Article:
What’s the Cost-Value Rating of Your Business Model?

When it comes to making money online with an online business, you’ll need to decide what business model will best suit your start-up.

To help you determine what your options are with regards to online business models, we present seven of the most popular here.


The Merchant model is the retail or wholesale selling of goods or services direct to consumers, whether they’re individuals or organizations.

With the Merchant model, money is made by selling products or services.

Examples of website that use the Merchant model are -

  • web stores that sell a selection of physical products which are delivered to the buyer via a shipper
  • digital directories that sell electronic files that are downloaded after payment
  • single-click payment pages that sell just one thing at a fixed price

Effort: 3 Return: 2


The Affiliate model is the retail or wholesale representation selling of goods or services direct to consumers, usually individuals. Using the Affiliate model, the website displays items available to purchase and sends interested buyers to the seller who will process the transaction payment.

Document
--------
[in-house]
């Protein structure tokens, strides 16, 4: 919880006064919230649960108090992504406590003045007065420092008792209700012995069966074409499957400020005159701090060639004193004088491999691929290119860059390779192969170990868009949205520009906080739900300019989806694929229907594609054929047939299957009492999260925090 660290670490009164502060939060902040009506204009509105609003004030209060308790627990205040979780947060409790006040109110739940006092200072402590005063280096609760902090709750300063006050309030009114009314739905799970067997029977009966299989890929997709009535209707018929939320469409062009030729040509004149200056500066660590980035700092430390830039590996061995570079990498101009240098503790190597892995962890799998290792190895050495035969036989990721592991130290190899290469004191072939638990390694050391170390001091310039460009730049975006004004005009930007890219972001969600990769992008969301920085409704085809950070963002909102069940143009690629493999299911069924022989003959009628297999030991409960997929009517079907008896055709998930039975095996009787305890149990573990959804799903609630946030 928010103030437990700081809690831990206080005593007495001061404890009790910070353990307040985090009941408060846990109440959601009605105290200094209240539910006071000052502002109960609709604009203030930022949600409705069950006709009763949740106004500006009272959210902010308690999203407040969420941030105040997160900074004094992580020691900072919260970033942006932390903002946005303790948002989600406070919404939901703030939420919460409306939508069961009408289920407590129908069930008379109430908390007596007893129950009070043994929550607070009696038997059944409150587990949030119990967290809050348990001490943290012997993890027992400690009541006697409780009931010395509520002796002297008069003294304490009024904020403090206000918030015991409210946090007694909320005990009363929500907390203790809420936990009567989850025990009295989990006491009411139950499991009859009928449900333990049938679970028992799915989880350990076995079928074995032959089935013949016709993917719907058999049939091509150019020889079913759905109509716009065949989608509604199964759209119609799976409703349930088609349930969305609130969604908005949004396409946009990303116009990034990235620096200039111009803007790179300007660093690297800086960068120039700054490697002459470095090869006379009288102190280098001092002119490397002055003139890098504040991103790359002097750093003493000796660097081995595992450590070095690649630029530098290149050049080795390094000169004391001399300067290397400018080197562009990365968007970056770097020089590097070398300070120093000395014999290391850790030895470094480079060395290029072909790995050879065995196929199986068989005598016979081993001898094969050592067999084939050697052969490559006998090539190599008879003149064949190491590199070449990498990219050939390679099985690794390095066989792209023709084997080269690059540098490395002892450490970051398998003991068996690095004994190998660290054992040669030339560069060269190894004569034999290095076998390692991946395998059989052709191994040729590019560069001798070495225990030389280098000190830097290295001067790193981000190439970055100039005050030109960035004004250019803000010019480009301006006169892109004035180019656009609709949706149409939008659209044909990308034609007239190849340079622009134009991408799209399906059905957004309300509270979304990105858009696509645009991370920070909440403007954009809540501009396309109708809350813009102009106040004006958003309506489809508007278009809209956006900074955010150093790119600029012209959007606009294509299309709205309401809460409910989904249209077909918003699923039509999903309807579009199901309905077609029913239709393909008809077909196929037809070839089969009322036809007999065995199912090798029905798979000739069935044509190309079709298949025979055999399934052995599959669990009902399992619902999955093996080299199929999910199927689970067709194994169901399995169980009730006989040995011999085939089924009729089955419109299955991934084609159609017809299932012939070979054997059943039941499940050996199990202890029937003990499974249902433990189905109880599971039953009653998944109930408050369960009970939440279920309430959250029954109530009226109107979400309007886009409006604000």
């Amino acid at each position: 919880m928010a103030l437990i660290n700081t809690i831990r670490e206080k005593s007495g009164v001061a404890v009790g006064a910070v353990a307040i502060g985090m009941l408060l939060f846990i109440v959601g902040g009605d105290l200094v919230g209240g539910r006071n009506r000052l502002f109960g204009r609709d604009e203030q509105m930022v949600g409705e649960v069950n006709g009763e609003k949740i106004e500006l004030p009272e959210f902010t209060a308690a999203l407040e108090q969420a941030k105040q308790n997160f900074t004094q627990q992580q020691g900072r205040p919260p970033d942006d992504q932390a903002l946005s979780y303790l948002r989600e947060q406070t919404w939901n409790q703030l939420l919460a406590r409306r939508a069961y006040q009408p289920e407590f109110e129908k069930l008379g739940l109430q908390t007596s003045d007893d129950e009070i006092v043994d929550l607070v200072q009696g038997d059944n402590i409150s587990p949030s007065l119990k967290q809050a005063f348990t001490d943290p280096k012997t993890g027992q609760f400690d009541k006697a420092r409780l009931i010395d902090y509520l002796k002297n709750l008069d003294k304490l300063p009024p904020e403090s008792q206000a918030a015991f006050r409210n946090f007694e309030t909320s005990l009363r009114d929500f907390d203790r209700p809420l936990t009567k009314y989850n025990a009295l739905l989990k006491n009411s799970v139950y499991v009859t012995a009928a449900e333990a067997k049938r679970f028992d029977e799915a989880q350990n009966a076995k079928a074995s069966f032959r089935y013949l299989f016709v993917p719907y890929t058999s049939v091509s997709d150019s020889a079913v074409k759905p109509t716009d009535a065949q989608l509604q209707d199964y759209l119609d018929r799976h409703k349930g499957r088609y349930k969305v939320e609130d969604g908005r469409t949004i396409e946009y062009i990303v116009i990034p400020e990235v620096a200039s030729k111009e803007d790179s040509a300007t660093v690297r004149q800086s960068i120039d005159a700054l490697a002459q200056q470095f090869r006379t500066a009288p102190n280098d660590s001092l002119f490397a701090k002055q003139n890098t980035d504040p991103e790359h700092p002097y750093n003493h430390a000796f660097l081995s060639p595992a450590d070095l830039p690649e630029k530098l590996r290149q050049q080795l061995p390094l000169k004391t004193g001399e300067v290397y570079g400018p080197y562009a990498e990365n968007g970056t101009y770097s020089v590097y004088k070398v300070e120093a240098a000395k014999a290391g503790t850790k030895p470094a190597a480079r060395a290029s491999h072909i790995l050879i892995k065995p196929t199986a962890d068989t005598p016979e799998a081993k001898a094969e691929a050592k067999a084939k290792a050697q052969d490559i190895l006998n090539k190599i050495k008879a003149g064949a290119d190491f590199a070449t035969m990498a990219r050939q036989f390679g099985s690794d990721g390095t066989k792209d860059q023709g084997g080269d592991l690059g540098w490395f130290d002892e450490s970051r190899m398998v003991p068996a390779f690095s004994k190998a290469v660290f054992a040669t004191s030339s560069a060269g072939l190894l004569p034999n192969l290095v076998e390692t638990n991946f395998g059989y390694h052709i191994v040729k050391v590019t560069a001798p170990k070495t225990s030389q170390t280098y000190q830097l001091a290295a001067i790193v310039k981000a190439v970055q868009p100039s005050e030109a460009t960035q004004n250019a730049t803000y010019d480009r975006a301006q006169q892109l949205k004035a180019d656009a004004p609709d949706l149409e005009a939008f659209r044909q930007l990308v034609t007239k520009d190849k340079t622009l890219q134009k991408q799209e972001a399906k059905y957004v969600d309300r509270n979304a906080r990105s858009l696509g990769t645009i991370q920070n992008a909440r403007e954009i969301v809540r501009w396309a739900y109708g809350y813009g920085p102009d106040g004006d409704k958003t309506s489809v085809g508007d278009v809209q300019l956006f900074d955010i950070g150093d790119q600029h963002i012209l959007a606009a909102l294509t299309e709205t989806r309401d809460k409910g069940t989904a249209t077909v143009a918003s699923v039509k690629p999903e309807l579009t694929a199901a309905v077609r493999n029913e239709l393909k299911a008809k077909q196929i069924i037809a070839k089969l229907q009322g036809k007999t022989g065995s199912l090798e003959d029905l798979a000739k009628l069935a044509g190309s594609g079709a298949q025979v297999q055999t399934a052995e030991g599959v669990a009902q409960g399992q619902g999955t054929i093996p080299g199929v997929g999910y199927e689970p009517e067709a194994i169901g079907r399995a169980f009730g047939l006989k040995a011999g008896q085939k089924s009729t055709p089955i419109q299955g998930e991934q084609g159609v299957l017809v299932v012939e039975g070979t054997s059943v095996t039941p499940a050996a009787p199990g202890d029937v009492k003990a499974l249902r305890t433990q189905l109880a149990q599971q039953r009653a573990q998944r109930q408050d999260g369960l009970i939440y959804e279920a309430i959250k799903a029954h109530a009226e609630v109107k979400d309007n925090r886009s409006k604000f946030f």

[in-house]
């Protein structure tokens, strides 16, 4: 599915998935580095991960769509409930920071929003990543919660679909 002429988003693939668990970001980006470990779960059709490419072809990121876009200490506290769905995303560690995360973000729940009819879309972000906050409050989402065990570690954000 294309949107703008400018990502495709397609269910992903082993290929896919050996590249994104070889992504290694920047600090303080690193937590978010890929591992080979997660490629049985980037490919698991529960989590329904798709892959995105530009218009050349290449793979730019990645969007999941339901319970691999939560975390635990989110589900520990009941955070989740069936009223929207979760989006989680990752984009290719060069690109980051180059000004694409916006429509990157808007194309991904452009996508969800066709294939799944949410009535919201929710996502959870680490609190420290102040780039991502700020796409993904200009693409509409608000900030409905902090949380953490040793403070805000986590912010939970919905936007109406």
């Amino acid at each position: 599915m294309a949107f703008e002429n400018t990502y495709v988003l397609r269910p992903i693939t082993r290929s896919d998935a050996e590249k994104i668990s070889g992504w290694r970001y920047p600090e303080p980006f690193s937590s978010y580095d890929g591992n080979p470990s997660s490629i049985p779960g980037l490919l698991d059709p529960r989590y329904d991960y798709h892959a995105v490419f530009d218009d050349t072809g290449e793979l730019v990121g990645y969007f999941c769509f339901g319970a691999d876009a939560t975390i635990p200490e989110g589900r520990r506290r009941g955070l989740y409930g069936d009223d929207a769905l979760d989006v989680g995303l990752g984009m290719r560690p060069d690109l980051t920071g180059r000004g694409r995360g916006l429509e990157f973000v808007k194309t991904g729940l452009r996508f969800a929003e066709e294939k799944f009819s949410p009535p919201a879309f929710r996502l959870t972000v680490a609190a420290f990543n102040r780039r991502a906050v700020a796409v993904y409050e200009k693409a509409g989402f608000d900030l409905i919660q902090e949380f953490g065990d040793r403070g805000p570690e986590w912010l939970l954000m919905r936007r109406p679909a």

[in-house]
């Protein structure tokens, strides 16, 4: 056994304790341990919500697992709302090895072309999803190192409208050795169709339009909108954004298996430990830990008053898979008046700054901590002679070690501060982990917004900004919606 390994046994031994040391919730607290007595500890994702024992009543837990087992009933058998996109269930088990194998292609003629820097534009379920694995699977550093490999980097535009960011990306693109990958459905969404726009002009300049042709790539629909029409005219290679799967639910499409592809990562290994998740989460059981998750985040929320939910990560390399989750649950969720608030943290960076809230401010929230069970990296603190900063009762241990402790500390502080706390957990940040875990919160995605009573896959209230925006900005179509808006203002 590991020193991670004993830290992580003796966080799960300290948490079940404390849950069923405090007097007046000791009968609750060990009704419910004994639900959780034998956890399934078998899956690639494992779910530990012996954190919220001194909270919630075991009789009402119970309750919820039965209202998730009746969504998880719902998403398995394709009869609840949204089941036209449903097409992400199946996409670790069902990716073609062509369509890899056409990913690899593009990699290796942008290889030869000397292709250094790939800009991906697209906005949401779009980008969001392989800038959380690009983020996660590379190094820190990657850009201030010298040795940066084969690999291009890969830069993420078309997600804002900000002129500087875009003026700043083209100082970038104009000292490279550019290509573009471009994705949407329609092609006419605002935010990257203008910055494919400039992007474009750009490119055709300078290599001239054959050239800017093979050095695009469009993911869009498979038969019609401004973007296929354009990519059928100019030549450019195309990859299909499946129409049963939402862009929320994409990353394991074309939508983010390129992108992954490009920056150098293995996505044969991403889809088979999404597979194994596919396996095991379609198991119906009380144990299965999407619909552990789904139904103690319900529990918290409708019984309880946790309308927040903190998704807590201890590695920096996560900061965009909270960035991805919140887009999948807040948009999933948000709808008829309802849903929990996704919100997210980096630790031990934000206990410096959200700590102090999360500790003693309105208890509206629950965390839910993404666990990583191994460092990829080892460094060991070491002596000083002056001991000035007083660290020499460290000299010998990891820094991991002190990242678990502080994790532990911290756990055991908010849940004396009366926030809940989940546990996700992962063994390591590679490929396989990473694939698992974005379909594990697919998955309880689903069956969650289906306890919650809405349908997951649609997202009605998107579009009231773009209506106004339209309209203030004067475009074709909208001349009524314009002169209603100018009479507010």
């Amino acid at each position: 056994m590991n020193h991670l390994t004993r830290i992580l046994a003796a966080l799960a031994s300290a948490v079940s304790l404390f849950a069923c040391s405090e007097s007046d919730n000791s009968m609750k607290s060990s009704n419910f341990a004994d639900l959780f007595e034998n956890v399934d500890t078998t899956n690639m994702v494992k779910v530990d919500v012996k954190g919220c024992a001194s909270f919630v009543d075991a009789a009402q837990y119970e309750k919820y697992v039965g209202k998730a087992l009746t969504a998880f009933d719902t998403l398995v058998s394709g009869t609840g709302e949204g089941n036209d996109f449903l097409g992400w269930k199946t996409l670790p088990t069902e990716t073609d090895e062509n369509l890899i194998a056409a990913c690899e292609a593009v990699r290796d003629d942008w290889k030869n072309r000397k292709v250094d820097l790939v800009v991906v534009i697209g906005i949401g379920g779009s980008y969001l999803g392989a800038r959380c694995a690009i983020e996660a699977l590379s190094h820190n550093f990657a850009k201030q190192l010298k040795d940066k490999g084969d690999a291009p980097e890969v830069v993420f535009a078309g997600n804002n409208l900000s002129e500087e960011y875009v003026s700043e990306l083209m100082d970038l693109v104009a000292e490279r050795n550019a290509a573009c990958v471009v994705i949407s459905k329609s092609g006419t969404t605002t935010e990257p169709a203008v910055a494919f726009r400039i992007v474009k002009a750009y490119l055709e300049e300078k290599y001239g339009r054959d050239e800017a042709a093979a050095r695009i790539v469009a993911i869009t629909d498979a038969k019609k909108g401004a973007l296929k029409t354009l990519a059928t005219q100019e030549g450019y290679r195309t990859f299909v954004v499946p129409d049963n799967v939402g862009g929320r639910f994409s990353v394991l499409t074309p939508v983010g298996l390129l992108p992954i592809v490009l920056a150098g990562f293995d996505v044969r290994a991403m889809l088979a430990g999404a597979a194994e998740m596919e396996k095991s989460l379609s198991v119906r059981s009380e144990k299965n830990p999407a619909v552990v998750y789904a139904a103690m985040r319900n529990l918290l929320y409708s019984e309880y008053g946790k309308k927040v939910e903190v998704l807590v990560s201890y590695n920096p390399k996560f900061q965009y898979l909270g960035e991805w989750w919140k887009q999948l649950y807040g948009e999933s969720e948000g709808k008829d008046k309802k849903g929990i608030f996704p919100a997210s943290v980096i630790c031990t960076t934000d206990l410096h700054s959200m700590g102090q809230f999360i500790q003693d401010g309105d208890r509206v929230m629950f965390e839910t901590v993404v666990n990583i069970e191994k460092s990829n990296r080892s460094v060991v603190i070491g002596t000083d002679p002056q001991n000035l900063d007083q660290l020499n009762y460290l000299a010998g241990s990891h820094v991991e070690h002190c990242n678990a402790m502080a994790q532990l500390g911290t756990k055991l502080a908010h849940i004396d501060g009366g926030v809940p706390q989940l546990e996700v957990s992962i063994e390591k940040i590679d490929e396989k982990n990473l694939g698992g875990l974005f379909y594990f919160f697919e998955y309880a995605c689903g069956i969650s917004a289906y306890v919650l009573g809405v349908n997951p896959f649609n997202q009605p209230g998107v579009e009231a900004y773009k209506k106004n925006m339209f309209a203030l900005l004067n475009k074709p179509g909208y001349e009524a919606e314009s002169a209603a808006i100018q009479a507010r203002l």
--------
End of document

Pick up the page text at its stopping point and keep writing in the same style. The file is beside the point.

With the Affiliate model, money is made each time one of the buyers you send to the seller purchases something.

Examples of websites that use the Affiliate model are -

  • websites selling pay-per-click products or services
  • directory portals that charge a fee for sending traffic to your website

Effort: 2 Return: 4


The Community model creates an environment for like-minded people to congregate and uses traditional selling strategies to leverage the collective audience.

Money is made by selling products or services or by asking for voluntary contributions.

Examples websites that use the Community model are -

  • collaboration environments where people collective create something, usually a digital product such as an information library or software application
  • social networking websites which provide ways for people to connect, share and communicate with one another
  • user-generated content websites provide a place for digital information to be made widely available for sharing and distribution

Effort: 4 Return: 2